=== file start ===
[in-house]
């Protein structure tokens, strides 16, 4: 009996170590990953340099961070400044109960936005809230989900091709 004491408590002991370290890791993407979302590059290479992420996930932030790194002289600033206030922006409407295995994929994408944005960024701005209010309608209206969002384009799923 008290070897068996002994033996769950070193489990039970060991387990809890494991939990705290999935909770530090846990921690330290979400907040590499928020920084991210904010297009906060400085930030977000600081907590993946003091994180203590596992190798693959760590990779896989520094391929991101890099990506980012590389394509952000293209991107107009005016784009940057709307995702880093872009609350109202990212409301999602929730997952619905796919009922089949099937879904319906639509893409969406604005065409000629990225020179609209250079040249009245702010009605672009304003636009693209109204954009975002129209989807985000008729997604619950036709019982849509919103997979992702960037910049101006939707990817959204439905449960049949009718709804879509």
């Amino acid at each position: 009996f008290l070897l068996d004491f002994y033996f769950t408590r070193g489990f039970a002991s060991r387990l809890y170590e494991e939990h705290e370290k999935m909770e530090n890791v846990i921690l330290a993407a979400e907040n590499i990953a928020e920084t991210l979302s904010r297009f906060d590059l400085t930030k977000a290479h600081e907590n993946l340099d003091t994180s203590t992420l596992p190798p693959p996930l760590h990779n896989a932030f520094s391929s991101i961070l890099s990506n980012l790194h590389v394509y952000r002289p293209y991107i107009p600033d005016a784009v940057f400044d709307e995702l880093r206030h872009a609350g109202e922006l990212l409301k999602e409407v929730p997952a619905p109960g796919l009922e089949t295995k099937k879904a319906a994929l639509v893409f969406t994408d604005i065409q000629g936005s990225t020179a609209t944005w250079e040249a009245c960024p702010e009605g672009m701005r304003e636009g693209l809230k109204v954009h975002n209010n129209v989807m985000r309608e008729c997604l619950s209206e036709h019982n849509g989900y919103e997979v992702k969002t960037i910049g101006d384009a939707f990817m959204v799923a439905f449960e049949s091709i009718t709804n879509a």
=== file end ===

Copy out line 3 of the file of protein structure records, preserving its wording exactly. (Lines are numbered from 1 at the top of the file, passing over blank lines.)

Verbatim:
């Amino acid at each position: 009996f008290l070897l068996d004491f002994y033996f769950t408590r070193g489990f039970a002991s060991r387990l809890y170590e494991e939990h705290e370290k999935m909770e530090n890791v846990i921690l330290a993407a979400e907040n590499i990953a928020e920084t991210l979302s904010r297009f906060d590059l400085t930030k977000a290479h600081e907590n993946l340099d003091t994180s203590t992420l596992p190798p693959p996930l760590h990779n896989a932030f520094s391929s991101i961070l890099s990506n980012l790194h590389v394509y952000r002289p293209y991107i107009p600033d005016a784009v940057f400044d709307e995702l880093r206030h872009a609350g109202e922006l990212l409301k999602e409407v929730p997952a619905p109960g796919l009922e089949t295995k099937k879904a319906a994929l639509v893409f969406t994408d604005i065409q000629g936005s990225t020179a609209t944005w250079e040249a009245c960024p702010e009605g672009m701005r304003e636009g693209l809230k109204v954009h975002n209010n129209v989807m985000r309608e008729c997604l619950s209206e036709h019982n849509g989900y919103e997979v992702k969002t960037i910049g101006d384009a939707f990817m959204v799923a439905f449960e049949s091709i009718t709804n879509a």